# Counterexample to Riesz representation for Hilbert modules

For a Hilbert space $H$, the Riesz representation theorem states that $H$ is isomorphic to its dual $H^*$ via $x \mapsto \langle x, -\rangle$.

It is often stated in the literature that this does not work in full generality for a Hilbert module over a $C^*$ algebra. For example, attempts to define the adjoint of a morphism between Hilbert modules run into the lack of such a representation theorem. To avoid this, we insist that a morphism between Hilbert modules admit an adjoint.

Is there a simple counterexample to Riesz representability for Hilbert modules?

To be more precise, take $E$ an Hilbert module over $A$ and $\phi : E \to A$ being $A$ linear. The question is on the existence of an $x$ in $E$ such that $\phi = \langle x, - \rangle$.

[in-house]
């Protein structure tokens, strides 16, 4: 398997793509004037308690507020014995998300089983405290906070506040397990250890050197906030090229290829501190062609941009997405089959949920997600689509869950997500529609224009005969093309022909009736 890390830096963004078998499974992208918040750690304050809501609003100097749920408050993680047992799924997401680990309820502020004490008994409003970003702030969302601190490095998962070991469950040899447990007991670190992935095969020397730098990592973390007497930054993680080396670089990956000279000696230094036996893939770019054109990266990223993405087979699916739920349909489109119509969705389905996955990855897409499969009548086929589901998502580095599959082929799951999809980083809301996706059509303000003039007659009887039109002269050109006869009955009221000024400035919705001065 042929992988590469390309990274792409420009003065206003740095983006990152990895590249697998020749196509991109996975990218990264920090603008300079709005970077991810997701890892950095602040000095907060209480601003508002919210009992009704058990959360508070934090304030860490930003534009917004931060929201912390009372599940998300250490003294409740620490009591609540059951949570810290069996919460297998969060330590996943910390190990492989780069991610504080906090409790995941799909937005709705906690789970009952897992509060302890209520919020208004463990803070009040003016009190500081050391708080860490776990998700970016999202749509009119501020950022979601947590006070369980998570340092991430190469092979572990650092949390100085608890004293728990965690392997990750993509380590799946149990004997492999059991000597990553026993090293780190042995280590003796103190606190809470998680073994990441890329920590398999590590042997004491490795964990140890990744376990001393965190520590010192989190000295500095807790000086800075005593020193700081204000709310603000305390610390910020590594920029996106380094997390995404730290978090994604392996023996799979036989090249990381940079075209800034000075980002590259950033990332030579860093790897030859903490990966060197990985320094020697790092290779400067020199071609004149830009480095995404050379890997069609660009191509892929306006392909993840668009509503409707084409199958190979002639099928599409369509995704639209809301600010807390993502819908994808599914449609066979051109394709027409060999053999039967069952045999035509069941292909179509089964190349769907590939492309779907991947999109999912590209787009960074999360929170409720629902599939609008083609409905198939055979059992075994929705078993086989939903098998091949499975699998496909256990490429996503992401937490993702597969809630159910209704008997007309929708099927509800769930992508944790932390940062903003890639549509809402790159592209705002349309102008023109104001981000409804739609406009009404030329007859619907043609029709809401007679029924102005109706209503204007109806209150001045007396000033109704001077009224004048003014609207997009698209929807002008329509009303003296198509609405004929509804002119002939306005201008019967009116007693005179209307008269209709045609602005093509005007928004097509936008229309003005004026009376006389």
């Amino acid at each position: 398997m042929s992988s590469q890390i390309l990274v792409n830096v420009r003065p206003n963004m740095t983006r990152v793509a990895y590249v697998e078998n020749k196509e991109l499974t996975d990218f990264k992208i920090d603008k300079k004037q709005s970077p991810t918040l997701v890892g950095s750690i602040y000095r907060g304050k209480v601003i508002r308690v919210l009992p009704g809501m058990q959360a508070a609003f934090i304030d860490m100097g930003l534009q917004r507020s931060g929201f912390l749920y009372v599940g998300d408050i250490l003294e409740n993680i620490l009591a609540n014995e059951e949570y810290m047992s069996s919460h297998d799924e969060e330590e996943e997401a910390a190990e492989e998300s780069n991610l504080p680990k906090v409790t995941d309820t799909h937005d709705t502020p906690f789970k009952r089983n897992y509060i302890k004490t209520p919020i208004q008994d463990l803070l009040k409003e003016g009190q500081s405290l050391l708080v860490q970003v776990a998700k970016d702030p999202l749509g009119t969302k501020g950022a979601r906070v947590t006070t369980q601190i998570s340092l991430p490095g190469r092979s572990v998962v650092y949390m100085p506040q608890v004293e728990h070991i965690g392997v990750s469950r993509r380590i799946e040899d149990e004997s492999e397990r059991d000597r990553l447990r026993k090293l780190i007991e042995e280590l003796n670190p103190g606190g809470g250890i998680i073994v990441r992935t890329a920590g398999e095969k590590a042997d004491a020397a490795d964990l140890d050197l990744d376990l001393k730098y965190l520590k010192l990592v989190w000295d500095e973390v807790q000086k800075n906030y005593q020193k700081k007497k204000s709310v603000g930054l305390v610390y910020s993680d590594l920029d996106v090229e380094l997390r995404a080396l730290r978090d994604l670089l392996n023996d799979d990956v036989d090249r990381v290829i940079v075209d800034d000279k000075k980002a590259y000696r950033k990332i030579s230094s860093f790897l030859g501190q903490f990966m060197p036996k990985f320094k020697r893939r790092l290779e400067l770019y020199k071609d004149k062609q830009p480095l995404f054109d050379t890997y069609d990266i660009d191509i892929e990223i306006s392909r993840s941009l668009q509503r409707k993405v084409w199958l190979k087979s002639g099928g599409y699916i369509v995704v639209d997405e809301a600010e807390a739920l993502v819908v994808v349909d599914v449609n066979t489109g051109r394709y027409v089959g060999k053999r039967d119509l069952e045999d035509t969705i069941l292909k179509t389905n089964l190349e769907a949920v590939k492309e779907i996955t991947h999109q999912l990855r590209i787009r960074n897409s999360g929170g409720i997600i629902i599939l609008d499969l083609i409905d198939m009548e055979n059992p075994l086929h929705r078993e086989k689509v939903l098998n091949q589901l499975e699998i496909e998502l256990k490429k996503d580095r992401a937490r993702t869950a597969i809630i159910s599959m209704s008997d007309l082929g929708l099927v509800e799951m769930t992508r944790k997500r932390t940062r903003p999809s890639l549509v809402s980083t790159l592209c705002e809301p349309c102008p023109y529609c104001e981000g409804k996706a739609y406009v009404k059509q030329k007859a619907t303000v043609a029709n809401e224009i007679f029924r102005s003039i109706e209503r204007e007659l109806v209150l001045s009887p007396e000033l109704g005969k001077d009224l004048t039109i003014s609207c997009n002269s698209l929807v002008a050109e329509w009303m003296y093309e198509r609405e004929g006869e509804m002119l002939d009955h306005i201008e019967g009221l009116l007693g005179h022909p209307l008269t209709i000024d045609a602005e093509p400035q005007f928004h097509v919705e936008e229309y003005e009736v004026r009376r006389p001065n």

• What do you mean by a representation of $f\in H^\ast$? For a Hilbert module the "scalar product" maps $H\times H$ into the $C^*$-algebra. – Jochen Wengenroth Jan 25 '17 at 8:03
• edited. Hope it is clear now. I also found a counterexemple : Take a unital C∗ algebra A an a closed ideal I in A. The inclusion I⊂A, which is A linear, can be written as ⟨x,−⟩ only if x∈I is the unit of I. This is equivalent to the splitting A≃I⊕A/I and is not true in full generality. – InfiniteLooper Jan 25 '17 at 8:20

Take $A= \mathcal{C}([0,1])$ and $H$ the ideal of $A$ of functions that vanish at $0$.
$H$ is a Hilbert $A$ module (as any ideal, with the natural multiplication of $A$ and the scalar product $(x,y)=x^*y$ of $xy^*$ depending on if you are talking of right or left modules) the inclusion of $H$ into $A$ is a continuous $A$ linear map and it has no adjoint.
Indeed an adjoint would be a map $p$ from $A$ to $H$ such that for all $y$ in $H$ and $x$ in $A$, $y^* p(x) = y^*x$ hence $p(1)$ would be an element of $H$ which is a unit for the ideal $H$, that does not exists.